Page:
We do not have cancer statistics for the Cayman Islands so the incidence of liver cancer on the islands is not known. However, over half a million people are diagnosed with liver cancer each year globally.
It is more common in sub-Saharan Africa and Southeast Asia than in the United States. It is important that people know about liver cancer as it is one of the cancers that can be caused by exposure to a virus and other behavioural factors and can therefore often be prevented.
Liver cancer develops in the cells of the liver. There are different types of cells in the liver and therefore different types of liver cancer. The treatment and outlook for each of these is different. The most common type of liver cancer is hepatocellular cancer.
The liver is the largest internal organ in your body and is located under your right ribs below your right lung. You cannot live without your liver as it performs several important jobs necessary for the normal daily functioning of our body. It has a role in digestion, breaking down and storing nutrients absorbed from the intestine that your body needs to function on a daily basis and it secretes bile into the intestines to help absorb nutrients. Additionally it plays a part in removing toxic waste from the body and it makes most of the clotting factors that keeps the body from bleeding excessively.
Cirrhosis of the liver is a condition in which the liver cells become damaged and are replaced by scar tissue and almost all people who develop liver cancer have some evidence of cirrhosis. While cirrhosis is usually associated with abuse of alcohol it is caused by anything that causes damage to the cells of the liver.
One of the most common causes of cirrhosis and subsequent development of liver cancer is exposure to the hepatitis virus and in particular the hepatitis B and hepatitis C viruses. Hepatitis B and Hepatitis C are transmitted between people through unprotected sex or the sharing of contaminated needles such as those used by drug users. The viruses can also be passed on during childbirth and through blood transfusions. Hepatitis B in particular initially manifests with symptoms that are often flu-like accompanied by jaundice (yellowing of the eyes and skin).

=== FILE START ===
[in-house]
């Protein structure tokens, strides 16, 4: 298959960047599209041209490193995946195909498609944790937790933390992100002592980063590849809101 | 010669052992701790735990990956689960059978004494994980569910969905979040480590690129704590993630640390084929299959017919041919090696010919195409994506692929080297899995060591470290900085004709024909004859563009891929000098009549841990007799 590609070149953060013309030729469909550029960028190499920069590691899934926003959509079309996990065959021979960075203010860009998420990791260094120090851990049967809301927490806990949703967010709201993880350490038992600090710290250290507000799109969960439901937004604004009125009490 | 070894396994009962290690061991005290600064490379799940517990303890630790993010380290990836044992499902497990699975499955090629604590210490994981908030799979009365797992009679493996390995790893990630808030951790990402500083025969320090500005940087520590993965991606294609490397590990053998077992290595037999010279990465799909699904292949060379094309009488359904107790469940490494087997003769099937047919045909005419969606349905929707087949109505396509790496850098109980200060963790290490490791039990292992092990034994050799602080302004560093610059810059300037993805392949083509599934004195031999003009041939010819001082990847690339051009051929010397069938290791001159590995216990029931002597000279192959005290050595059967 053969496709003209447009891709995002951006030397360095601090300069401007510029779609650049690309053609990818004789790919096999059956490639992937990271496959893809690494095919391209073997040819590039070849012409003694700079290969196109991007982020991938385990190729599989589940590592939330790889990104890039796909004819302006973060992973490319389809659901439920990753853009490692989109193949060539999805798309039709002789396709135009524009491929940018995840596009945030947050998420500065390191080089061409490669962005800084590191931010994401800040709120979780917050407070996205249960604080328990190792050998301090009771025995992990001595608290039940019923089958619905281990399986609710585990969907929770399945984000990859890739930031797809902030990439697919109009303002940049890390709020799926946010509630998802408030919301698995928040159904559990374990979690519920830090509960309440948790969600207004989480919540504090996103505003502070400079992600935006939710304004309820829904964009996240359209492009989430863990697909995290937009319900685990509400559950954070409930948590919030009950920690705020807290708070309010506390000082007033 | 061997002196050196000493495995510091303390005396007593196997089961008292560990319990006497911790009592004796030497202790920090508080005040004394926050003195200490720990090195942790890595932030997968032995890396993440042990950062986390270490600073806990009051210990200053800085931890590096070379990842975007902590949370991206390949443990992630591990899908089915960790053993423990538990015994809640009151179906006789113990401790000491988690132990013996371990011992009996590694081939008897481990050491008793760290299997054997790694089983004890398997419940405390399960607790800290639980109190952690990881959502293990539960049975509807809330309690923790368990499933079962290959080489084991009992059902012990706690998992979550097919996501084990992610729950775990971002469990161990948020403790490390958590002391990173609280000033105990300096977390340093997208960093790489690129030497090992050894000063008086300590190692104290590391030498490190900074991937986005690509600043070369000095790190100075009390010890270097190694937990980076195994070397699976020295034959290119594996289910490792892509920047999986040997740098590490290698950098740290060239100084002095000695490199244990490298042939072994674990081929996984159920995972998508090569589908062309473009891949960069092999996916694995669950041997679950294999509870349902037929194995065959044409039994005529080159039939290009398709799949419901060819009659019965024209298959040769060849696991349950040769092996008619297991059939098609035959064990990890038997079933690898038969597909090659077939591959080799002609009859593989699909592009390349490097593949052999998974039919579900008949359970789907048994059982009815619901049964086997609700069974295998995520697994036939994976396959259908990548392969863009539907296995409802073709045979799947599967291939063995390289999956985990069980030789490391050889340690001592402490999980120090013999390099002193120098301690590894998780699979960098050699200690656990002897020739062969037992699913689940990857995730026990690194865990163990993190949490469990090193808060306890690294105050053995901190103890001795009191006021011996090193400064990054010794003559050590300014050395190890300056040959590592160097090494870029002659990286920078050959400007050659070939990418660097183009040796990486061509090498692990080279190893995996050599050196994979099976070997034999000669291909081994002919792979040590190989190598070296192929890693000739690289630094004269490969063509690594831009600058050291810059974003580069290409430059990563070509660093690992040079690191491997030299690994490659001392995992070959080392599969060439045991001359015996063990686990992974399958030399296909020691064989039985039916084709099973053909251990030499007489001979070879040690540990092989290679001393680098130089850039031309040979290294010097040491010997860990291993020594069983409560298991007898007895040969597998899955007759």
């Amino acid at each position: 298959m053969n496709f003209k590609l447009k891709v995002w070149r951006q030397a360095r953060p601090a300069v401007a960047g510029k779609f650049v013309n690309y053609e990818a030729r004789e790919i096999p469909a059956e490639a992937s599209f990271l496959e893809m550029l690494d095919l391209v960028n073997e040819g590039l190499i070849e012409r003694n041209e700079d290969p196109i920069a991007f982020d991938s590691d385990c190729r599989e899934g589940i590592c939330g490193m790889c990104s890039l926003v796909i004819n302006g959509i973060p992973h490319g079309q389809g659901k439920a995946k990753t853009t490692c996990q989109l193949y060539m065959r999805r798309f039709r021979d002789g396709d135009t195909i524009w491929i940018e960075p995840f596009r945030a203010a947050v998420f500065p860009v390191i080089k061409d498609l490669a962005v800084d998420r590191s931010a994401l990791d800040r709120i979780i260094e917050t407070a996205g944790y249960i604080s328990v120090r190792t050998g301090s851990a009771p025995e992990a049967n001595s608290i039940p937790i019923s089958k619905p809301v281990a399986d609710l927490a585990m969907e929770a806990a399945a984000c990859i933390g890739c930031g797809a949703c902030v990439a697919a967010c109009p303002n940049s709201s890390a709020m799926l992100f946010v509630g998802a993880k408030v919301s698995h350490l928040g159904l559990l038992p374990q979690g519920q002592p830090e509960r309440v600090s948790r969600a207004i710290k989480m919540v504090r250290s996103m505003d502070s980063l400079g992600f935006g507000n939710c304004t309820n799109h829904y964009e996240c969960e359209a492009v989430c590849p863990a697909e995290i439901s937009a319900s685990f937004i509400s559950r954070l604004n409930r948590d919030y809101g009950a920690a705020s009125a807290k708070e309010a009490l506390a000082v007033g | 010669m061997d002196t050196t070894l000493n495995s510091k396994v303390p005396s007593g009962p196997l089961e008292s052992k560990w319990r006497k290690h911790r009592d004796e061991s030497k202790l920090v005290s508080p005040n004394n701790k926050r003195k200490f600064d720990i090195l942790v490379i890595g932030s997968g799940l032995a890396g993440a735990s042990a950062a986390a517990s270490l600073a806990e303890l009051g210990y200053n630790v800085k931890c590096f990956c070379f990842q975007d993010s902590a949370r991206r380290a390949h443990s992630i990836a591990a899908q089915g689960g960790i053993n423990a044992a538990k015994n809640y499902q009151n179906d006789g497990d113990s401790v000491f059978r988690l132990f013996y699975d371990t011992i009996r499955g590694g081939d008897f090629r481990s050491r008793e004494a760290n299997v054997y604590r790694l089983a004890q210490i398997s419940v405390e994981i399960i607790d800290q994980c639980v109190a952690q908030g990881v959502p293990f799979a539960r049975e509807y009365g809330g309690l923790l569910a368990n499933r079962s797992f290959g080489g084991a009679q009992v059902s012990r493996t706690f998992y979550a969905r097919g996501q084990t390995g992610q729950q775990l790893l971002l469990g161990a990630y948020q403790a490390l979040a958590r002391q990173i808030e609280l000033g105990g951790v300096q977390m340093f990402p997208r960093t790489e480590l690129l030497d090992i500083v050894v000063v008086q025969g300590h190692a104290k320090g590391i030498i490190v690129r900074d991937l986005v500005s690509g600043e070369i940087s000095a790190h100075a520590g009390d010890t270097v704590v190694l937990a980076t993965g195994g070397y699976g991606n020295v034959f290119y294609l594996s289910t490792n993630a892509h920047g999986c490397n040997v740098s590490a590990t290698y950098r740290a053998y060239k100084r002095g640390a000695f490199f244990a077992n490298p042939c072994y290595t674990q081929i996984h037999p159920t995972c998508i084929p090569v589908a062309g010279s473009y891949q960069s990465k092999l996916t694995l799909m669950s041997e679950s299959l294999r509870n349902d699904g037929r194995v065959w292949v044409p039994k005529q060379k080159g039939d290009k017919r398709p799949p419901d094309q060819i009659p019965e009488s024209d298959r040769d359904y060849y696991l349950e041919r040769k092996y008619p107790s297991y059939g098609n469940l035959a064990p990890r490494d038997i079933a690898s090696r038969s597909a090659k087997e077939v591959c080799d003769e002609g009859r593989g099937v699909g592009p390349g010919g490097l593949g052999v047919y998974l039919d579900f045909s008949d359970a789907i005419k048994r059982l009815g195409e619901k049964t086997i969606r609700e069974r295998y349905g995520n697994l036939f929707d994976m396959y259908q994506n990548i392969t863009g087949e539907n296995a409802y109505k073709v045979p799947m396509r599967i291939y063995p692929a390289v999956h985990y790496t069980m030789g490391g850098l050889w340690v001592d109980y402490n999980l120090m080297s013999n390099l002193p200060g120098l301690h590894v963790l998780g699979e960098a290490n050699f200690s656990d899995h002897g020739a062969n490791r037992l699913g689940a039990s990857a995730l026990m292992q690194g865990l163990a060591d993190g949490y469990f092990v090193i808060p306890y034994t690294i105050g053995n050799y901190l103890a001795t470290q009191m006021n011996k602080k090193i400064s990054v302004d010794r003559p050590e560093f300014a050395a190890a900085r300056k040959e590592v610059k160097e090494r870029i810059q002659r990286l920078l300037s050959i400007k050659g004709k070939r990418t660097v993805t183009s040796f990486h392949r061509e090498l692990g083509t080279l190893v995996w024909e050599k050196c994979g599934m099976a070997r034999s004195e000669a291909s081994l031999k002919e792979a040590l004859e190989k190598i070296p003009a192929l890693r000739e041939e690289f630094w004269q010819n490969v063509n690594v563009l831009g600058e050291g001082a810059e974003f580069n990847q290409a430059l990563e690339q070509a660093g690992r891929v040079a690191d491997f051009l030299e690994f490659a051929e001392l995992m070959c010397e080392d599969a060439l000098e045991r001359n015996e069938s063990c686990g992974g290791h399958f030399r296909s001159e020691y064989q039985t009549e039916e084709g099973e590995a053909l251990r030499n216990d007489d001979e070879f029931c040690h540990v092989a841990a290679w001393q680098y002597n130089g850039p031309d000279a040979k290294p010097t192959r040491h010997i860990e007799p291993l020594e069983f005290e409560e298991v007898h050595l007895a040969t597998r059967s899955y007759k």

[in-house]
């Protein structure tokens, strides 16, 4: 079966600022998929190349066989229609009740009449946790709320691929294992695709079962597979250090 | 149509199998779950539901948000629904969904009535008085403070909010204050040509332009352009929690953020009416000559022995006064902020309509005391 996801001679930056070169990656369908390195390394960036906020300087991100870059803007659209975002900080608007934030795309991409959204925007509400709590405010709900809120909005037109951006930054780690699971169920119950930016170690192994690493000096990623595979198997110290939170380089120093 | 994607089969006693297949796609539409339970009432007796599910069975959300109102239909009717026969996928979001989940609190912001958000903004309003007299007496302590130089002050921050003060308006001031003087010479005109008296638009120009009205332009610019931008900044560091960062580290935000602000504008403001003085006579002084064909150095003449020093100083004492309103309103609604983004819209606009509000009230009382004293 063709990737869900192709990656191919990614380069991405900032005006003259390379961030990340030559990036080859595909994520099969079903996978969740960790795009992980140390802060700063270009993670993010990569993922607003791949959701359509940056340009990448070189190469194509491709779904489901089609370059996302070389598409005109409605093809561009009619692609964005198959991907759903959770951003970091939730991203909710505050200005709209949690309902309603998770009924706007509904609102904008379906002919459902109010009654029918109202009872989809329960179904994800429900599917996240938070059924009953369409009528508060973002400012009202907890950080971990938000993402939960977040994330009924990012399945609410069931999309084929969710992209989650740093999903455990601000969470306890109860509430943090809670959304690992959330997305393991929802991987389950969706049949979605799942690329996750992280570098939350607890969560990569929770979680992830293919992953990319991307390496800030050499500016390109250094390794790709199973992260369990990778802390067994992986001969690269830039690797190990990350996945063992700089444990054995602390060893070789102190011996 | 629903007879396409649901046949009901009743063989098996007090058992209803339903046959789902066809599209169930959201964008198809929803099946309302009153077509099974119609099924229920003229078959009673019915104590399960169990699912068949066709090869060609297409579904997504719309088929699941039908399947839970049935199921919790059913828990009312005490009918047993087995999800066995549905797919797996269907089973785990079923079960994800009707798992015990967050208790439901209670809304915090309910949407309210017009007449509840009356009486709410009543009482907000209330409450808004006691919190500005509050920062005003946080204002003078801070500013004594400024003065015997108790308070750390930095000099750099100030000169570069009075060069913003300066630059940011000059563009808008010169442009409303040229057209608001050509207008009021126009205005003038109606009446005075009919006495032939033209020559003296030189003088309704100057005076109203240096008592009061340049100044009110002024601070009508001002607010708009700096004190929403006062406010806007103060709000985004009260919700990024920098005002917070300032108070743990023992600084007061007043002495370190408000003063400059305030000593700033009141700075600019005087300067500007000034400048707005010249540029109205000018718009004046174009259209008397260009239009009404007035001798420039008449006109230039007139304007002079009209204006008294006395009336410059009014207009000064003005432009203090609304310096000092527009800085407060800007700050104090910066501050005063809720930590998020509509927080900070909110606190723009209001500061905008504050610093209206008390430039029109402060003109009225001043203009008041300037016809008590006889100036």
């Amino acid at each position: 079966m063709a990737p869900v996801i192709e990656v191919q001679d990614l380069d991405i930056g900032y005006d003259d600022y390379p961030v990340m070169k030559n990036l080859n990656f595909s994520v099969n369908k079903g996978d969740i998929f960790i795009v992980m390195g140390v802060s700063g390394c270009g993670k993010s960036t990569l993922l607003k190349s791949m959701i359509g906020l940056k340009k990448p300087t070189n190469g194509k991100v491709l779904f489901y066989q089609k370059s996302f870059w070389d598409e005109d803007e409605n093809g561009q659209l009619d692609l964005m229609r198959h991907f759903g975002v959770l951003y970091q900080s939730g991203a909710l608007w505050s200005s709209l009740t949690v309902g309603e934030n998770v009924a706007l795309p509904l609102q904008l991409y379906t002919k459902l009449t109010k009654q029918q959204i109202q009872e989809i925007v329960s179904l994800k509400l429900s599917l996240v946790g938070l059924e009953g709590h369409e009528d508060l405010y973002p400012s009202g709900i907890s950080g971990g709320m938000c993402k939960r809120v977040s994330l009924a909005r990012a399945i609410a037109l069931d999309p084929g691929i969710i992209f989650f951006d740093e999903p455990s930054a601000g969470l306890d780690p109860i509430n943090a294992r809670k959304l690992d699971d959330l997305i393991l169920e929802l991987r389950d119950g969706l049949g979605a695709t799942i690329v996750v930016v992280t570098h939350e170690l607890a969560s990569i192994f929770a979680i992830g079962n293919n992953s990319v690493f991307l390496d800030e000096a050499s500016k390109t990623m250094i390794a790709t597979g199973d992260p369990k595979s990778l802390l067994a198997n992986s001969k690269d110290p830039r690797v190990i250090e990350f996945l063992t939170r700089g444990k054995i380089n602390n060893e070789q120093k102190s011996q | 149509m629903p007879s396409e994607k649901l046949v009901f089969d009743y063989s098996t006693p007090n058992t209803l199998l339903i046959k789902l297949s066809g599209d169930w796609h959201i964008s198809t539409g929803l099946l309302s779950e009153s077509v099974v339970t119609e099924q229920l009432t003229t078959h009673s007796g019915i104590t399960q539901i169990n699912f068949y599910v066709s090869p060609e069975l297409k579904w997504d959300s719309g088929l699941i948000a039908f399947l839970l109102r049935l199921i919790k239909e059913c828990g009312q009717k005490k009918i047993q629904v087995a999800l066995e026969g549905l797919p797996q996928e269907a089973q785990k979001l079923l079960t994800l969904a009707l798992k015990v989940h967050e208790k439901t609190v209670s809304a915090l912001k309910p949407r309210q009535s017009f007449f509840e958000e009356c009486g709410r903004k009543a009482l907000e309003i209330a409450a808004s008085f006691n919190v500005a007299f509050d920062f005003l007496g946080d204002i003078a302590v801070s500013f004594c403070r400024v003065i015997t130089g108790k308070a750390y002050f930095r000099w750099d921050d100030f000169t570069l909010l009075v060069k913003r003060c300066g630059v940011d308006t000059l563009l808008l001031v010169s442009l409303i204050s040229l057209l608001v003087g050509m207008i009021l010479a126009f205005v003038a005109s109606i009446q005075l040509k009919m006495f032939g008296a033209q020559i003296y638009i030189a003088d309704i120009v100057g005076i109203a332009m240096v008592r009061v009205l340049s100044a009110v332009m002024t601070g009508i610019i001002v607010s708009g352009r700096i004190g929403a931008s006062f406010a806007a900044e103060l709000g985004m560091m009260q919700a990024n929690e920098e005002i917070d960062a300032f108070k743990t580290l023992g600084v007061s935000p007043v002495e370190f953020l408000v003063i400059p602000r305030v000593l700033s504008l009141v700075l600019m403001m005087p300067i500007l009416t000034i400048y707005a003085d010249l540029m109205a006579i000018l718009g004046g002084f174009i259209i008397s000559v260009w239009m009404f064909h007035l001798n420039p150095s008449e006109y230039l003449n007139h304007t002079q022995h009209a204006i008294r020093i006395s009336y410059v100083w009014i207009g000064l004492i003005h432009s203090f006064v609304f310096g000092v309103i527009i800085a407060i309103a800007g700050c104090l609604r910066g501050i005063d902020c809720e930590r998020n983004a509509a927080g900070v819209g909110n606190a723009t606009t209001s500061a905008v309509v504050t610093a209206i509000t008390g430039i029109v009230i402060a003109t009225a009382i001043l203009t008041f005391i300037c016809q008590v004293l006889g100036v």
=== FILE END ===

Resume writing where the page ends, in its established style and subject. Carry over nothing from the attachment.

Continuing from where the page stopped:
Inherited metabolic conditions, diabetes, obesity can increase the risk of developing liver cancer. Other risk factors include long-term use of anabolic steroids, as well as exposure to toxins such as aflatoxins and arsenic.
The best way to prevent the development of liver cancer is to reduce your exposure to known risk factors such as the hepatitis virus including avoiding intravenous drug use and the sharing of needles and not having unprotected sexual encounters. Vaccination against hepatitis B is now routine for children and adults may want to consider vaccination. Persons who are at high risk for hepatitis infection should be tested and treated if necessary.
Liver cancer often has no signs or symptoms in the early stages but as the disease progresses some of the more common symptoms are unintentional weight loss, loss of appetite, feeling full after a small meal, nausea or vomiting and fever. Abdominal symptoms will include a constant pain and fluid build-up or swelling. You may also experience itching and notice the yellowing of your skin and enlarged veins on your belly that are visible to the eye. Your doctor may detect an enlarged liver or spleen. Any worsening of pre-existing liver conditions should prompt you to consult with your doctor.
Screening is often an essential part of cancer prevention and screening every six months is encouraged for people at risk of developing liver cancer. Screening tests used are a blood test to check for elevated levels of a protein alpha-fetoprotein (AFP) and an ultrasound. However, these screening tests are not sufficiently accurate to be used for general population screening and therefore screening for liver cancer is not recommended for people of average risk.
For more information on liver cancer speak with your doctor or contact the Cayman Islands Cancer Society.
Pullout: Cirrhosis of the liver is a condition in which the liver cells become damaged and are replaced by scar tissue and almost all people who develop liver cancer have some evidence of cirrhosis. While cirrhosis is usually associated with abuse of alcohol it is caused by anything that causes damage to the cells of the liver.